What does consciousness mean? How on earth can we grasp a term like that?
Consciousness always seemed a formidable word to ‘get my head around’ (and also to spell), until I realized it was my head that was in the way! A teacher training in Bali with Dr. Ganesh Mohan earlier this year clarified a myriad of yoga techniques and tools, and introduced the practical sense the yoga sutras have as a psychology for daily living.
As the yoga sutras wisely say “When the mind is completely still, consciousness remains in its true nature” (Chapter 1, Verse 3).
Dr. Ganesh Mohan is a modern medicine and Ayurvedic doctor and son of A.G. and Indra Mohan. A.G Mohan learnt for 18 years with the ‘father of modern yoga’ Sri T. Krishnamacharya. The Mohan’s founded Svastha Yoga and Ayurveda and currently travel the world giving lectures, workshops and yoga therapy trainings. They have also just released a small compact book ‘Yoga Reminder’ which gives lighthearted and concise insights into the essence of yoga. Great to dip into with a cup of tea (rather than checking Facebook again!).
A key point (among many) I took from the teacher training with Ganesh is that yoga is ideally about going from unhappiness to stillness of the mind, and all the practices in between. ‘All the practices in between’ are on and off the mat, including the practice of kriya yoga (willpower, reflection/affirmations, and a practice of letting go of expectations) and all the 8 limbs of yoga.
This stillness of the mind I’ve begun to see in glimpses since I started practicing and teaching ie. when my body feels balanced and light from a good asana practice present with the breath, and my mind is relaxed and still from pranayama and meditation. We never stay in this state though (as we are not Buddha). This is because have three modes of mind – sattva (lightness, stillness), rajas (energy that causes thoughts to arise), tamas (energy that causes thoughts to subside). These modes of mind, or ‘gunas’ are intrinsic to the physiology of the mind. They are normal qualities of the mind but it is an imbalance of them that creates problems.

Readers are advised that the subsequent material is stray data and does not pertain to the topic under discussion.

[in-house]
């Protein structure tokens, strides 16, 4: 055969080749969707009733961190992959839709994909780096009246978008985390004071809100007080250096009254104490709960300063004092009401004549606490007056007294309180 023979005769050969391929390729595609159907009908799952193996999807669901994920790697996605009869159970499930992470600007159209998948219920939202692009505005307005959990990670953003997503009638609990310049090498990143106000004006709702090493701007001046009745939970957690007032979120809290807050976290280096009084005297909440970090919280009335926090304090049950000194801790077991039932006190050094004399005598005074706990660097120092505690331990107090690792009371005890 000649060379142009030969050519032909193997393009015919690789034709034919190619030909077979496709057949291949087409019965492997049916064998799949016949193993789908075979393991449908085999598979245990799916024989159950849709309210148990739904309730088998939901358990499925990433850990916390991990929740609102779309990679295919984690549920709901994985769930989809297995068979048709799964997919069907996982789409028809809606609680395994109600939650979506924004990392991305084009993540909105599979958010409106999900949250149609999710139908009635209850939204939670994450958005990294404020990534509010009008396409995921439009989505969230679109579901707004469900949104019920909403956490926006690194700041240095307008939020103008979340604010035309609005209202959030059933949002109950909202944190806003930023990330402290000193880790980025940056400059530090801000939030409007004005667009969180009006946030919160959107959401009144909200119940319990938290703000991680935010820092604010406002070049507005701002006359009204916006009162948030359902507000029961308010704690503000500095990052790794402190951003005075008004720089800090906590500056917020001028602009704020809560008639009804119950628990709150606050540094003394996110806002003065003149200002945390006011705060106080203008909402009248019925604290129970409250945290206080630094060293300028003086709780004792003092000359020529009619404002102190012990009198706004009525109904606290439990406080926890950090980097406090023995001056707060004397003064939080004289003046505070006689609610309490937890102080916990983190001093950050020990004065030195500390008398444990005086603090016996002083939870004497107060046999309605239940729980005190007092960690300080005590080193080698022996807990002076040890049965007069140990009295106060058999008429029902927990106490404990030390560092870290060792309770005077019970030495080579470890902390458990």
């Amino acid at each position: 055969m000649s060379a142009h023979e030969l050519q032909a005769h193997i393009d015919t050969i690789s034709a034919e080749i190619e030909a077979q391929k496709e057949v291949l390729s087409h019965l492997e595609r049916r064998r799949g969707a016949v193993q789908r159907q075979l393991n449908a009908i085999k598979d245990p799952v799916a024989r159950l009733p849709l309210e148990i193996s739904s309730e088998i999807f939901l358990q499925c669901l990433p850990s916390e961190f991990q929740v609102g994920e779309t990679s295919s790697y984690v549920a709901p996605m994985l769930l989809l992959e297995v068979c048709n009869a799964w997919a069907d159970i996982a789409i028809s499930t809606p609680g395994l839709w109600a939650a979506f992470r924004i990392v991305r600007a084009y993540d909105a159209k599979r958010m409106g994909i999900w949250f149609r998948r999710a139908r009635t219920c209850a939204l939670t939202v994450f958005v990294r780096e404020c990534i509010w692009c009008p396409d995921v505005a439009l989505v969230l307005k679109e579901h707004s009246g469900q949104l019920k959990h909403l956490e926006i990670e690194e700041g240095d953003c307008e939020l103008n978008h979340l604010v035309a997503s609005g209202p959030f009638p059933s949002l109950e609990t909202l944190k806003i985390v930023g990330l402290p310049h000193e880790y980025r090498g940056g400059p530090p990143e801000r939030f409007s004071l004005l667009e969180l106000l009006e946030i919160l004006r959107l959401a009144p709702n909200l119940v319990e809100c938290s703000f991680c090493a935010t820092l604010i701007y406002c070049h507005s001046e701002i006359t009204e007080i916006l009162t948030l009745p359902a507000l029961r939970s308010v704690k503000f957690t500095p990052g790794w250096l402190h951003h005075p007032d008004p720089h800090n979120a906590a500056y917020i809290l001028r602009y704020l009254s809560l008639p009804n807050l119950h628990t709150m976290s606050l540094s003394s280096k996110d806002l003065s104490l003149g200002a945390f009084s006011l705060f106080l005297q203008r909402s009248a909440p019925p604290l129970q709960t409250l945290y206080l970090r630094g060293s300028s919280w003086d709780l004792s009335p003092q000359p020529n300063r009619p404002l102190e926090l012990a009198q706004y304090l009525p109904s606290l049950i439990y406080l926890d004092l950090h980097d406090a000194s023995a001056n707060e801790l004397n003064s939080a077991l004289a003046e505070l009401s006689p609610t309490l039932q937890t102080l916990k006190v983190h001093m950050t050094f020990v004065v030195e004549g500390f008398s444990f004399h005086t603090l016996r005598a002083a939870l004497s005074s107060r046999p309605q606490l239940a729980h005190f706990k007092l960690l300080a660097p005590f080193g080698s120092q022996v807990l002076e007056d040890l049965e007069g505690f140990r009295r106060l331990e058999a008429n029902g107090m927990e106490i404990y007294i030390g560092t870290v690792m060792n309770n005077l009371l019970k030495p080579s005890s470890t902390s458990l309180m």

Although we may never have complete stillness of the mind, we can stay in this state for longer periods of time – through practice – gaining some stability of mind. This is key because it allows us to see whatever thoughts and feelings come up and be with them, rather than be reactionary (a rajas imbalance) or feel dull and overwhelmed (a tamas imbalance). We can then, ideally, choose to take action or not from a place of discernment in which our quality of awareness is clear. This is us in our true nature.
Lately I’ve been intrigued by the revival of Alan Watts on social media, a hero of relatives and friends who were seeking Eastern spirituality in the 1970s. Videos such as What if Money Was No Object went viral. The Dream of Life and Our Existence is Weird and Wonderful were also very popular. His words echo the yoga sutras: “The brain can only assume its proper behaviour when consciousness is doing what its designed for: not writhing and whirling to get out of present experience, but being effortlessly aware of it”.
I’ve found that once we’ve had a glimpse of stillness in the present moment we can start to observe our own behaviour and discriminate between this feeling of pure consciousness (when the mind is sattvic – peaceful, still) and when the mind is in a more agitated (rajas) or dull (tamasic) state. Ganesh reflected in the training that the mind is constantly in flux, and while it is hard to catch yourself before you act or speak, the yoga sutras are a tool we can use to make better choices. He also suggested taking a relaxed attitude to the mind, or keeping a light mind. I find this really helps, rather than being overzealous or overthinking anything. Now more relevant than ever it seems, in our plugged in busy lives.